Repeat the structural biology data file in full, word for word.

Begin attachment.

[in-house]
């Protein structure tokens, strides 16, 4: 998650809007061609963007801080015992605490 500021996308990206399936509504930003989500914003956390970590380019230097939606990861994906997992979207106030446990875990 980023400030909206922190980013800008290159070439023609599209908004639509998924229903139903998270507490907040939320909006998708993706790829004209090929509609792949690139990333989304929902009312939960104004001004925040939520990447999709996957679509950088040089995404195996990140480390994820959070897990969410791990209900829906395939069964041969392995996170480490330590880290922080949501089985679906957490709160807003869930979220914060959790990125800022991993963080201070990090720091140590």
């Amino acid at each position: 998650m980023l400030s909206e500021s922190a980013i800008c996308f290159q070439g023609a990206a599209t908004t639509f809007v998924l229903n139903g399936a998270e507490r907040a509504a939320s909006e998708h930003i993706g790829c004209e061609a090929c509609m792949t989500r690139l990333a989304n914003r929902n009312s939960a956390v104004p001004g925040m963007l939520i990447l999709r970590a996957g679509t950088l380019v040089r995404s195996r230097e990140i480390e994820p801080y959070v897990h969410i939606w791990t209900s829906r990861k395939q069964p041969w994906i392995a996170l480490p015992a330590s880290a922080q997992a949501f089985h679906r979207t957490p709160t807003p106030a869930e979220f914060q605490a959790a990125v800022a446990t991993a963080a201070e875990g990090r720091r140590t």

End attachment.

[in-house]
């Protein structure tokens, strides 16, 4: 998650809007061609963007801080015992605490 500021996308990206399936509504930003989500914003956390970590380019230097939606990861994906997992979207106030446990875990 980023400030909206922190980013800008290159070439023609599209908004639509998924229903139903998270507490907040939320909006998708993706790829004209090929509609792949690139990333989304929902009312939960104004001004925040939520990447999709996957679509950088040089995404195996990140480390994820959070897990969410791990209900829906395939069964041969392995996170480490330590880290922080949501089985679906957490709160807003869930979220914060959790990125800022991993963080201070990090720091140590």
């Amino acid at each position: 998650m980023l400030s909206e500021s922190a980013i800008c996308f290159q070439g023609a990206a599209t908004t639509f809007v998924l229903n139903g399936a998270e507490r907040a509504a939320s909006e998708h930003i993706g790829c004209e061609a090929c509609m792949t989500r690139l990333a989304n914003r929902n009312s939960a956390v104004p001004g925040m963007l939520i990447l999709r970590a996957g679509t950088l380019v040089r995404s195996r230097e990140i480390e994820p801080y959070v897990h969410i939606w791990t209900s829906r990861k395939q069964p041969w994906i392995a996170l480490p015992a330590s880290a922080q997992a949501f089985h679906r979207t957490p709160t807003p106030a869930e979220f914060q605490a959790a990125v800022a446990t991993a963080a201070e875990g990090r720091r140590t």